Ryan Kamanu of Amsterdam was among the first to earn his high school diploma and associate degree from the HFM Pathways in Technology Early College High School in 2018. Now as a healthcare sergeant in the Army serving in the Middle East, the 21-year-old often draws upon the experiences that brought him success in the PTECH program.
“PTECH taught me how to be creative, improvise and think outside the box in the face of failure and how to always chase the next best thing,” he said. “Even if something seems unlikely, I always feel where there’s a will, there’s a way.”
Dozens of students like Kamanu, from Amsterdam and other school districts across the Hamilton-Fulton-Montgomery region, have attended and completed the HFM PTECH program since it opened in 2014. Data from the first two classes of enrolled students show high school and college graduation rates significantly higher than national averages.
“The HFM PTECH program focuses on supporting students on their path to high school graduation and earning an associate degree,” Principal Matt Davis said. “The high graduation rates from our program are a testament to the hard work of our students and to the dedication of our staff in supporting them.”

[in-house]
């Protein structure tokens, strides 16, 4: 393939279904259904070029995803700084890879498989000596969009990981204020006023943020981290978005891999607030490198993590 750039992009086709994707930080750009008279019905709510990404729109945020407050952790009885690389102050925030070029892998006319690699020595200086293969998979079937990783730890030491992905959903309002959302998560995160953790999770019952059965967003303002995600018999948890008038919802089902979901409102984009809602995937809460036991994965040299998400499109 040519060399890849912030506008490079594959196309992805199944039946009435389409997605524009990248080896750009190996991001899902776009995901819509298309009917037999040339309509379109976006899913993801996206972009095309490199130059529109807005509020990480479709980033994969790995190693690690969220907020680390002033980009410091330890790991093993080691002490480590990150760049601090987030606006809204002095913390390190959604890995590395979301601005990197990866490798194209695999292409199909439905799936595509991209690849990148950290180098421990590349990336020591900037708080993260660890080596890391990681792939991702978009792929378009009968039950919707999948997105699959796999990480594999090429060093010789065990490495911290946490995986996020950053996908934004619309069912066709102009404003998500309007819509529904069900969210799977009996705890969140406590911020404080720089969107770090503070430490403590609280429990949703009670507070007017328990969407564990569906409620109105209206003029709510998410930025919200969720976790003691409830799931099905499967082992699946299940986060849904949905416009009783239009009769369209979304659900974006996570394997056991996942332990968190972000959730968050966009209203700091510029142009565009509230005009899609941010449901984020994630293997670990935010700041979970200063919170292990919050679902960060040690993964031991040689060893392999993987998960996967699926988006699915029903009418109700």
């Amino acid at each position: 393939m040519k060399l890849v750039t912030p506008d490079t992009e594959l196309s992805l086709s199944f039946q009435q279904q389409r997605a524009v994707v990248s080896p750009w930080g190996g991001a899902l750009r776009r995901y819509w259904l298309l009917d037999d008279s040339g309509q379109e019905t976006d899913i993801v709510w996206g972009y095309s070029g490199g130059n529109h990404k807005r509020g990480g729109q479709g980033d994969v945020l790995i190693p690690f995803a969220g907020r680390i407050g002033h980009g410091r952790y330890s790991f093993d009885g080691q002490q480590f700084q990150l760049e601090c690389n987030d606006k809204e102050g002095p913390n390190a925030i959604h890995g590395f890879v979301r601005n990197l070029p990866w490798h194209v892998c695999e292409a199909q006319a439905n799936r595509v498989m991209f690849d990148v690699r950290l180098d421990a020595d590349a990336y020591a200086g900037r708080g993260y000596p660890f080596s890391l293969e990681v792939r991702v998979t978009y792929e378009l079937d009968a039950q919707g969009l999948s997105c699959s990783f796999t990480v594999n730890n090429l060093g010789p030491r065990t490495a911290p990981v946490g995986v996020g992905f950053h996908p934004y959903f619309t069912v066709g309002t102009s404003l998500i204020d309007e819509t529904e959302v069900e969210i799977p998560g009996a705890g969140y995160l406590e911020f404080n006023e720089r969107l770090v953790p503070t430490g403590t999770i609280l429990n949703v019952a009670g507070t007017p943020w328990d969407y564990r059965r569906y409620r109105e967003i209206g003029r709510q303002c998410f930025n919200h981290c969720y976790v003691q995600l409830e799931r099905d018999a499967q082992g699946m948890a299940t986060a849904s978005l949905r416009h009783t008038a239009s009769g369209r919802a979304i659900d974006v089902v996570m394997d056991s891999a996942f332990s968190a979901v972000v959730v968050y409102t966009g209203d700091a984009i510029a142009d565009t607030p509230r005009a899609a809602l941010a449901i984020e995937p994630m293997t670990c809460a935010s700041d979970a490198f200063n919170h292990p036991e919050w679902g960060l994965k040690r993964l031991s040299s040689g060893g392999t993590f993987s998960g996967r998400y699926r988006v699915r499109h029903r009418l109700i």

The high school graduation rate for the first class to enroll in HFM PTECH in the 2014-15 school year was 98%, and it was 100% for the second class that entered in the 2015-16 school year. The program, which is partially funded by state grants, is now in its seventh year of operation. So far, 72 students have earned their associate degrees at no cost to their families, and about 40 more are expected to complete their degrees this spring.
The percentage of HFM PTECH students who complete their associate degrees also surpasses the national average. Data from the National Center for Education Statistics shows that nationally only 13% of community college students graduate in two years. Within three years, approximately 22% of students graduate.
However, in the inaugural class of HFM PTECH students, 52% earned both their high school diploma and associate degree from Fulton Montgomery Community College within five years, and 58% earned both within 6 years. In the second HFM PTECH class, 48% of students earned their high school diploma and associate degree in five years or fewer.
Students commit to the program as eighth-graders and begin taking college courses from their freshman year. “We offer students the opportunity and resources to earn a college degree at no cost to their families. We appreciate and value the partnerships with FMCC, SUNY Cobleskill, and the FM Chamber of Commerce,” HFM BOCES Assistant Superintendent for Student Programs Jay A. DeTraglia said. “The pace is fast and the workload demanding, but we can see by our graduation rates that the supportive PTECH environment carries many advantages for our students who are committed to the challenge.”
Kamanu, who has been deployed about 9 months and still manages his business as an online personal trainer, plans to return to college in the fall to pursue his bachelor’s degree in biochemistry and then apply to physician’s assistant school.